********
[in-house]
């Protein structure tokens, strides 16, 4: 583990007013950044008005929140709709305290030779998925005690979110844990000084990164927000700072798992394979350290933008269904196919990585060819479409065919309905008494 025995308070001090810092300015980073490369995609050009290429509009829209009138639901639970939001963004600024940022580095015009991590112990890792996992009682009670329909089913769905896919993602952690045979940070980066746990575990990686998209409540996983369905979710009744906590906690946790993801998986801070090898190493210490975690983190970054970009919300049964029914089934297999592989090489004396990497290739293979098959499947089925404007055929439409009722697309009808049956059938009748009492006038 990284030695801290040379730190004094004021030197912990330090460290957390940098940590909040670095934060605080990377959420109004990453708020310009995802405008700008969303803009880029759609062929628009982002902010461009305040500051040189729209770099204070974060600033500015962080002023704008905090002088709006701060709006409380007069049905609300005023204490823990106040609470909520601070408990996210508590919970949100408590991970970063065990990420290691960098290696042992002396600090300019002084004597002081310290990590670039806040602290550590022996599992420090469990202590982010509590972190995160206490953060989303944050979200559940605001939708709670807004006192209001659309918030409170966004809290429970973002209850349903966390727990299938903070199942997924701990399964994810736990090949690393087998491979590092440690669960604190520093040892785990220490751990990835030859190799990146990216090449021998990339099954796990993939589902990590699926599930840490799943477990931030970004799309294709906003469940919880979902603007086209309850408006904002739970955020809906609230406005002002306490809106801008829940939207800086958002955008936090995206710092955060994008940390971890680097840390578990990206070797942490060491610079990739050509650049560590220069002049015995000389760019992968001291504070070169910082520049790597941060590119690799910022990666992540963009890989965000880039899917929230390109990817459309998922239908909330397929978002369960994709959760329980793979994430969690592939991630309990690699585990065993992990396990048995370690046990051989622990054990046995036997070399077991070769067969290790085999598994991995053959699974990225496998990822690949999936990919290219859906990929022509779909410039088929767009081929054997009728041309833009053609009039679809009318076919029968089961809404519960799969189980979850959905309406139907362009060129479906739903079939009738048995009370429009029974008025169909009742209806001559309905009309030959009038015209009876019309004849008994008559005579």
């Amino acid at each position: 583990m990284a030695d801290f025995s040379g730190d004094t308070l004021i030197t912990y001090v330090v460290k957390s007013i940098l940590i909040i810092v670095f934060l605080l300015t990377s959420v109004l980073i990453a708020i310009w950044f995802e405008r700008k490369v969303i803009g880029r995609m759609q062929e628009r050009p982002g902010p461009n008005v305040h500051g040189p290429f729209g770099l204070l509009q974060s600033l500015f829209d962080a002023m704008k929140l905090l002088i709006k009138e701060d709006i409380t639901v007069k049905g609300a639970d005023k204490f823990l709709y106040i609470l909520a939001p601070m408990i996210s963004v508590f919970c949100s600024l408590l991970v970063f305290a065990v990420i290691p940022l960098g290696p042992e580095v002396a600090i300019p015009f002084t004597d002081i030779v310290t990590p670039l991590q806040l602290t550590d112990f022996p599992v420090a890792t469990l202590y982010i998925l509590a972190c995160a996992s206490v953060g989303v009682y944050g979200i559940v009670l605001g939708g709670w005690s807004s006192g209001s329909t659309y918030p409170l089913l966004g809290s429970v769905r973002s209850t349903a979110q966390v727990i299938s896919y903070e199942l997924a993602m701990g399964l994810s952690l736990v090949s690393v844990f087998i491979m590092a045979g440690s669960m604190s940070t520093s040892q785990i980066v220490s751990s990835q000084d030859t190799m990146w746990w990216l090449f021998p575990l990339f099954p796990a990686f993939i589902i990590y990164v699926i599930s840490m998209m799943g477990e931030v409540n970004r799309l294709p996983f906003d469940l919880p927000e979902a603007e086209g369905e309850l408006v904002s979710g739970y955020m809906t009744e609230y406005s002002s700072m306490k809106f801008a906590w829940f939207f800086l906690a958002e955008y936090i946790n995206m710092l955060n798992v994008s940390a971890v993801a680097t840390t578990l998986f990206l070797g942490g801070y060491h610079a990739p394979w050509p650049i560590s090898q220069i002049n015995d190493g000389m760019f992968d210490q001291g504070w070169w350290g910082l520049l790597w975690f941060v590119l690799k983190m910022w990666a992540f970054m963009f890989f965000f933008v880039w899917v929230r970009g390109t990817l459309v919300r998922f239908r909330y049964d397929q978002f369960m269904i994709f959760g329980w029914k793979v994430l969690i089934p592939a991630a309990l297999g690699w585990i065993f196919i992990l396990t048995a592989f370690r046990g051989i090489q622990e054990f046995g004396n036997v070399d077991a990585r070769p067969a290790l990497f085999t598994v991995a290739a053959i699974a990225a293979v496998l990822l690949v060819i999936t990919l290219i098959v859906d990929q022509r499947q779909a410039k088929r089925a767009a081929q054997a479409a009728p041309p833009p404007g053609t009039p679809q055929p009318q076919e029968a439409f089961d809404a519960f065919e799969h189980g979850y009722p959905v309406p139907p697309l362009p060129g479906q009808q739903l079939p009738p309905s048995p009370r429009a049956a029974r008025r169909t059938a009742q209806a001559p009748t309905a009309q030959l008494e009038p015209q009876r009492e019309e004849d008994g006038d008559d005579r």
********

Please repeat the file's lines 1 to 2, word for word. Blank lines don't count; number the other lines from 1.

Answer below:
[in-house]
């Protein structure tokens, strides 16, 4: 583990007013950044008005929140709709305290030779998925005690979110844990000084990164927000700072798992394979350290933008269904196919990585060819479409065919309905008494 025995308070001090810092300015980073490369995609050009290429509009829209009138639901639970939001963004600024940022580095015009991590112990890792996992009682009670329909089913769905896919993602952690045979940070980066746990575990990686998209409540996983369905979710009744906590906690946790993801998986801070090898190493210490975690983190970054970009919300049964029914089934297999592989090489004396990497290739293979098959499947089925404007055929439409009722697309009808049956059938009748009492006038 990284030695801290040379730190004094004021030197912990330090460290957390940098940590909040670095934060605080990377959420109004990453708020310009995802405008700008969303803009880029759609062929628009982002902010461009305040500051040189729209770099204070974060600033500015962080002023704008905090002088709006701060709006409380007069049905609300005023204490823990106040609470909520601070408990996210508590919970949100408590991970970063065990990420290691960098290696042992002396600090300019002084004597002081310290990590670039806040602290550590022996599992420090469990202590982010509590972190995160206490953060989303944050979200559940605001939708709670807004006192209001659309918030409170966004809290429970973002209850349903966390727990299938903070199942997924701990399964994810736990090949690393087998491979590092440690669960604190520093040892785990220490751990990835030859190799990146990216090449021998990339099954796990993939589902990590699926599930840490799943477990931030970004799309294709906003469940919880979902603007086209309850408006904002739970955020809906609230406005002002306490809106801008829940939207800086958002955008936090995206710092955060994008940390971890680097840390578990990206070797942490060491610079990739050509650049560590220069002049015995000389760019992968001291504070070169910082520049790597941060590119690799910022990666992540963009890989965000880039899917929230390109990817459309998922239908909330397929978002369960994709959760329980793979994430969690592939991630309990690699585990065993992990396990048995370690046990051989622990054990046995036997070399077991070769067969290790085999598994991995053959699974990225496998990822690949999936990919290219859906990929022509779909410039088929767009081929054997009728041309833009053609009039679809009318076919029968089961809404519960799969189980979850959905309406139907362009060129479906739903079939009738048995009370429009029974008025169909009742209806001559309905009309030959009038015209009876019309004849008994008559005579």